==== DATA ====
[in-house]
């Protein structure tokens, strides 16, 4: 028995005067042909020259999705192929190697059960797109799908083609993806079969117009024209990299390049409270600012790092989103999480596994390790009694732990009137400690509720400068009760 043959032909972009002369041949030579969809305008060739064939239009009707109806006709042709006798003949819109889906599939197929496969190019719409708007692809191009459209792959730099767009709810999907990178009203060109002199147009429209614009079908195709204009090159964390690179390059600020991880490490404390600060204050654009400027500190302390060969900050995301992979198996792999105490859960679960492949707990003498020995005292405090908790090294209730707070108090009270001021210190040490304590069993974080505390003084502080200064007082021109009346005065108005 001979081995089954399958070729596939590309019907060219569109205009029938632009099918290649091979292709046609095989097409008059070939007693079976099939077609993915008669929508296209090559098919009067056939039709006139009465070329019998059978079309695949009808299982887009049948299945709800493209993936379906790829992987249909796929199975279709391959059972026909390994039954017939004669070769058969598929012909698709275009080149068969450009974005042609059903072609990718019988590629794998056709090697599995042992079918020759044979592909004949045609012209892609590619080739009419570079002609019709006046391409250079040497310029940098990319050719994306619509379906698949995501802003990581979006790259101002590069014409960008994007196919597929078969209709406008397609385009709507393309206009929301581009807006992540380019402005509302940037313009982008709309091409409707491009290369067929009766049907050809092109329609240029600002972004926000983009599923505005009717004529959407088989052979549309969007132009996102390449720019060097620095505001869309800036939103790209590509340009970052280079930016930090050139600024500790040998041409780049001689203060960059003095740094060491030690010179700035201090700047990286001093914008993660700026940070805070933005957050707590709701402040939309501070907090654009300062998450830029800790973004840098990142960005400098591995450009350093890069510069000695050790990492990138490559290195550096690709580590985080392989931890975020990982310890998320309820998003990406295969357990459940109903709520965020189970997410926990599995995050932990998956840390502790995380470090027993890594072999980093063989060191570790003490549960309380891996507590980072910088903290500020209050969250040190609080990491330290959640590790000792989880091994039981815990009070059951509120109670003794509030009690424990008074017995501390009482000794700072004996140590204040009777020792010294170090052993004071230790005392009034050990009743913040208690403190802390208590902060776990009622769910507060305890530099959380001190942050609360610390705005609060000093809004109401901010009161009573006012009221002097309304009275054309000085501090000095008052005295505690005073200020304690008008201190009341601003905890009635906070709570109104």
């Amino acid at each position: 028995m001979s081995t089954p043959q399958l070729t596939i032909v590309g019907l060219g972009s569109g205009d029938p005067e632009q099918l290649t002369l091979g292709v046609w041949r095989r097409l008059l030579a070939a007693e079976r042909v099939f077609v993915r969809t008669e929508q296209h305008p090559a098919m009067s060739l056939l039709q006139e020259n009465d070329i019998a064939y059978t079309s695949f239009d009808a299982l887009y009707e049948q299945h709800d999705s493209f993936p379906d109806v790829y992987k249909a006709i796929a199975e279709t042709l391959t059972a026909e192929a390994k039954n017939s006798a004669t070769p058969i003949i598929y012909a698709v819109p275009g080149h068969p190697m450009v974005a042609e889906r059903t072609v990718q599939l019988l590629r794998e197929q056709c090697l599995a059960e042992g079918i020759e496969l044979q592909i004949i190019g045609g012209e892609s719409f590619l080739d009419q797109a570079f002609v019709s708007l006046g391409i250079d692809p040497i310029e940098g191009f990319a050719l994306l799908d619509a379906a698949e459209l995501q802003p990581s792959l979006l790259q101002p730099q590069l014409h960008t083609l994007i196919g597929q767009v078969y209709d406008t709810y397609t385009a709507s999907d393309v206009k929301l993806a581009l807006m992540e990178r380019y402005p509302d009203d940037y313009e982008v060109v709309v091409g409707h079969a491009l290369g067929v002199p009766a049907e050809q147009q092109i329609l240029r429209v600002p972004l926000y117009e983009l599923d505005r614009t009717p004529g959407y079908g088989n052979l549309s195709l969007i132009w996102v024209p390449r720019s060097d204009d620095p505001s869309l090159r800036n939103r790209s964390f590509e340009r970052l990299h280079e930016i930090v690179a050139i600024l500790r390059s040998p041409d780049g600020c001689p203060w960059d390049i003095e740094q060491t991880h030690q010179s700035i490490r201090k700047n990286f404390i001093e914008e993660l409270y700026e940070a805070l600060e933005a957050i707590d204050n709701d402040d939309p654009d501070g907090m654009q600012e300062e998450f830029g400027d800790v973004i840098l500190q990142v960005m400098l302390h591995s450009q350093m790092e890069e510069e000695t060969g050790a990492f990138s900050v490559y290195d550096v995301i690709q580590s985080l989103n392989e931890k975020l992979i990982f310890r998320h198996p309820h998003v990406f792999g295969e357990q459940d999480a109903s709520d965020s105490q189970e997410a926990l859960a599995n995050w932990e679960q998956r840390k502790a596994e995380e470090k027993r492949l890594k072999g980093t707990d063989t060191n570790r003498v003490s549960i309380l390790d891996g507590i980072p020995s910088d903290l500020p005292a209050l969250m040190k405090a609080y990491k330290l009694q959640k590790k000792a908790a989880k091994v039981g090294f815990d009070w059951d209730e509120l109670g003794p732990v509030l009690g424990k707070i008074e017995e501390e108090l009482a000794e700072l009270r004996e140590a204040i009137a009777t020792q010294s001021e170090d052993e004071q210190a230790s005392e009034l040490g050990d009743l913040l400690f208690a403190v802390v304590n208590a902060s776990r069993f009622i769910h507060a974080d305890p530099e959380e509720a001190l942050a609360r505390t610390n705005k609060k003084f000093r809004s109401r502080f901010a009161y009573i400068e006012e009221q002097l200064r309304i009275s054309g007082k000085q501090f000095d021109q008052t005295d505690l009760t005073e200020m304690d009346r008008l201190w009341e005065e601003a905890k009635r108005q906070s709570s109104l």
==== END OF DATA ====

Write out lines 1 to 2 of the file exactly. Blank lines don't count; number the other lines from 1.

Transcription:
[in-house]
């Protein structure tokens, strides 16, 4: 028995005067042909020259999705192929190697059960797109799908083609993806079969117009024209990299390049409270600012790092989103999480596994390790009694732990009137400690509720400068009760 043959032909972009002369041949030579969809305008060739064939239009009707109806006709042709006798003949819109889906599939197929496969190019719409708007692809191009459209792959730099767009709810999907990178009203060109002199147009429209614009079908195709204009090159964390690179390059600020991880490490404390600060204050654009400027500190302390060969900050995301992979198996792999105490859960679960492949707990003498020995005292405090908790090294209730707070108090009270001021210190040490304590069993974080505390003084502080200064007082021109009346005065108005 001979081995089954399958070729596939590309019907060219569109205009029938632009099918290649091979292709046609095989097409008059070939007693079976099939077609993915008669929508296209090559098919009067056939039709006139009465070329019998059978079309695949009808299982887009049948299945709800493209993936379906790829992987249909796929199975279709391959059972026909390994039954017939004669070769058969598929012909698709275009080149068969450009974005042609059903072609990718019988590629794998056709090697599995042992079918020759044979592909004949045609012209892609590619080739009419570079002609019709006046391409250079040497310029940098990319050719994306619509379906698949995501802003990581979006790259101002590069014409960008994007196919597929078969209709406008397609385009709507393309206009929301581009807006992540380019402005509302940037313009982008709309091409409707491009290369067929009766049907050809092109329609240029600002972004926000983009599923505005009717004529959407088989052979549309969007132009996102390449720019060097620095505001869309800036939103790209590509340009970052280079930016930090050139600024500790040998041409780049001689203060960059003095740094060491030690010179700035201090700047990286001093914008993660700026940070805070933005957050707590709701402040939309501070907090654009300062998450830029800790973004840098990142960005400098591995450009350093890069510069000695050790990492990138490559290195550096690709580590985080392989931890975020990982310890998320309820998003990406295969357990459940109903709520965020189970997410926990599995995050932990998956840390502790995380470090027993890594072999980093063989060191570790003490549960309380891996507590980072910088903290500020209050969250040190609080990491330290959640590790000792989880091994039981815990009070059951509120109670003794509030009690424990008074017995501390009482000794700072004996140590204040009777020792010294170090052993004071230790005392009034050990009743913040208690403190802390208590902060776990009622769910507060305890530099959380001190942050609360610390705005609060000093809004109401901010009161009573006012009221002097309304009275054309000085501090000095008052005295505690005073200020304690008008201190009341601003905890009635906070709570109104």